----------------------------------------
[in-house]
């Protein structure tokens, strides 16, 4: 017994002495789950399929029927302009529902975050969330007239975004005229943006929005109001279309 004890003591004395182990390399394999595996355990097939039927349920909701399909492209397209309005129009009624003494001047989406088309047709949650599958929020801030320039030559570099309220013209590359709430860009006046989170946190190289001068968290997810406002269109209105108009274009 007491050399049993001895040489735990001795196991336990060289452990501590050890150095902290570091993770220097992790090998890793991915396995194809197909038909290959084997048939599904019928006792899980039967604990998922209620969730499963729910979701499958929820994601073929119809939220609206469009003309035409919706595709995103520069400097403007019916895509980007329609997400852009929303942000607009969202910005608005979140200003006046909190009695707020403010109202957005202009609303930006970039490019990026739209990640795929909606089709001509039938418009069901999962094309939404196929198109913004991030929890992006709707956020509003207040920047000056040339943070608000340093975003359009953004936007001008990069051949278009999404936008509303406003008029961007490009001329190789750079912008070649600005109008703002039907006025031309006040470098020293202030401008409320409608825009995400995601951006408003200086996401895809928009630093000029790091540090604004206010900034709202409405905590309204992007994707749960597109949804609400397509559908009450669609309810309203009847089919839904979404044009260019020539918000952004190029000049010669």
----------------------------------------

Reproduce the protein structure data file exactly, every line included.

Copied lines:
[in-house]
């Protein structure tokens, strides 16, 4: 017994002495789950399929029927302009529902975050969330007239975004005229943006929005109001279309 004890003591004395182990390399394999595996355990097939039927349920909701399909492209397209309005129009009624003494001047989406088309047709949650599958929020801030320039030559570099309220013209590359709430860009006046989170946190190289001068968290997810406002269109209105108009274009 007491050399049993001895040489735990001795196991336990060289452990501590050890150095902290570091993770220097992790090998890793991915396995194809197909038909290959084997048939599904019928006792899980039967604990998922209620969730499963729910979701499958929820994601073929119809939220609206469009003309035409919706595709995103520069400097403007019916895509980007329609997400852009929303942000607009969202910005608005979140200003006046909190009695707020403010109202957005202009609303930006970039490019990026739209990640795929909606089709001509039938418009069901999962094309939404196929198109913004991030929890992006709707956020509003207040920047000056040339943070608000340093975003359009953004936007001008990069051949278009999404936008509303406003008029961007490009001329190789750079912008070649600005109008703002039907006025031309006040470098020293202030401008409320409608825009995400995601951006408003200086996401895809928009630093000029790091540090604004206010900034709202409405905590309204992007994707749960597109949804609400397509559908009450669609309810309203009847089919839904979404044009260019020539918000952004190029000049010669």